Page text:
The 60th anniversary of India becoming a republic has come and gone. Fireworks, salutes to the tiranga, distribution of awards, parades, display of our military might and what not. But the real issue amid the festivities seems to have been lost somewhere. We boast that we have been a democracy for six decades — and point out that the same is not true of our neighbours — but are we truly democratic? Have we lived up to the ideals cherished in the Constitution?
Our foreign policy changes according to the dictates of Washington; education has been commercialised; there is too much privatisation; there has been a decline in vital subsidies; we have blatantly failed to instil confidence among the minorities and are yet to fulfil the people’s regional aspirations. We can, at best, celebrate Republic Day as yet another festival.
Democracy has helped only our politicians. Many of them got an opportunity to become billionaires after a decade or so in politics. Our criminal justice system is all but ineffective in curbing corruption, which starts with the ballot box and ends in Swiss banks.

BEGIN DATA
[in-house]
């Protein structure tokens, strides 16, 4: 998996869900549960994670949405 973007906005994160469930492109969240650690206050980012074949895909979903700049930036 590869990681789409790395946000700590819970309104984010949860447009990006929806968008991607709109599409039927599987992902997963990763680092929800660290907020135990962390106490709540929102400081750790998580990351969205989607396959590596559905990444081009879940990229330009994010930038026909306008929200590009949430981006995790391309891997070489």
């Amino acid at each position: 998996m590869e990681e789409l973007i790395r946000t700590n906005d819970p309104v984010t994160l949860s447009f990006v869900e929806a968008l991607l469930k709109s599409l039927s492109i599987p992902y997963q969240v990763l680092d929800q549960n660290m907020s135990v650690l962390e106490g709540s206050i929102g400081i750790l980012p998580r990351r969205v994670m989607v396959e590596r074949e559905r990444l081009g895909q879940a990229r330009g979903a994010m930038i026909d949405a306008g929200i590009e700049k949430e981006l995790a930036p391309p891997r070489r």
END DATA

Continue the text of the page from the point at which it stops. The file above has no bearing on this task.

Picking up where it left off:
Politicians have mastered the technique of purchasing the illiterate masses on the eve of elections and use state funds to market their party to the same masses by offering freebies. Those who can change the system refrain from voting due to frustration and, in some cases, fear. Our democracy is the best bet for Swiss banks.
The annual Republic Day parade is an occasion to showcase the country’s achievements in the military, cultural and economic fields. But it is also true that enormous resources in terms of money and manpower are spent in organising the occasion. This is particularly true in the current security scenario when such functions have to be organised under the shadow of possible terrorist attacks. In view of this, we should seriously consider having such huge celebrations at intervals of three-four years.